Lights: They are no longer generated by hub/wheel they are connected through the assist's battery. They seem bright but my last ones were even brighter. They do still have standing lights. I also like how you can turn the lights on from the reader but hub lights that were always on is just awesome for forgetful people like me. 

Hand grips: Still those ergonomic gummy ones that rub off on your hands

Base plate is still perforated but has a section that is not. Not sure why they changed that from my 2013 model. 

BELL! Still loud and amazing. I never loved a bell so much. 

Pedals: They are not as wide as the 2013 but seem sturdier/nice, will keep you updated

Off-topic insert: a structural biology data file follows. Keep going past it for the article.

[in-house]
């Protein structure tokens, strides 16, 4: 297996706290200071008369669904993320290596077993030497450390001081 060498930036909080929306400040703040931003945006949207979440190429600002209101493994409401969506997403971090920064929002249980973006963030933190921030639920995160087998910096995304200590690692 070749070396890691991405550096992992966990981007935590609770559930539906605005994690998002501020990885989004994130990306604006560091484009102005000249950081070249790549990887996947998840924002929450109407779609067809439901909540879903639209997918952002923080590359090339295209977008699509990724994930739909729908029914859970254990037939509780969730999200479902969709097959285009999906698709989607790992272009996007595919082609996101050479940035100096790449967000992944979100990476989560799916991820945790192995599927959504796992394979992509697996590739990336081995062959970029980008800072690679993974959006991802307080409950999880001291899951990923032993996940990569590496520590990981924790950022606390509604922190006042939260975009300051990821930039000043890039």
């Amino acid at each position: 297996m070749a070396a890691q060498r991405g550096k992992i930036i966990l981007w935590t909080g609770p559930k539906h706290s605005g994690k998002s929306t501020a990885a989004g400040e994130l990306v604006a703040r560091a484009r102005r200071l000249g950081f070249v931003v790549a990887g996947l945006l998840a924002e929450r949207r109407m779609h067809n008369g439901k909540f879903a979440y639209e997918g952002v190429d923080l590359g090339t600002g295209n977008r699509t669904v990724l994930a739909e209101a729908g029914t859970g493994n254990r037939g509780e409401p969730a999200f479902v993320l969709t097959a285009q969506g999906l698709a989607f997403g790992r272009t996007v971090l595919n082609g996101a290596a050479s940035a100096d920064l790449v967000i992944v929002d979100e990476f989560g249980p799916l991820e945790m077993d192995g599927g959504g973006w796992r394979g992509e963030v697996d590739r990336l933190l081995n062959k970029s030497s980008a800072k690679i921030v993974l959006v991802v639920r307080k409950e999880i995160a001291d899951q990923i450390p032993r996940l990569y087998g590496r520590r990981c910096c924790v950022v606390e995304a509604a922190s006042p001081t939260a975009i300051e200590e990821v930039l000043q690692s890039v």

Seat: Comfy and has a nice handle on the back if someone is riding on your rack. 

The whole reason I have a new UA is because my old one had extraordinary problems beyond what UA had seen before and felt that it was better to replace it,  a lot had to do with my reader/motor and then my replacement motor. I am very excited to have a Bosch motor now as my local cargo bike shop Firth & Wilson are actually trained in fixing these motors. So on to the Bosch!

Bosch/Assist: Intuvia 

The 2015 has a Bosch upgrade to the Intuvia system which has a reader mounted mid bar and the speed control on a separate unit on left so you don't have to leave the hand grips to change speed or change info you are viewing. The unit itself lights up gloriously so you can see it in the dark perfectly. The system reads in several languages, km/mph and even gives you the time. It also now tells me how fast I am going. By fast I mean not really.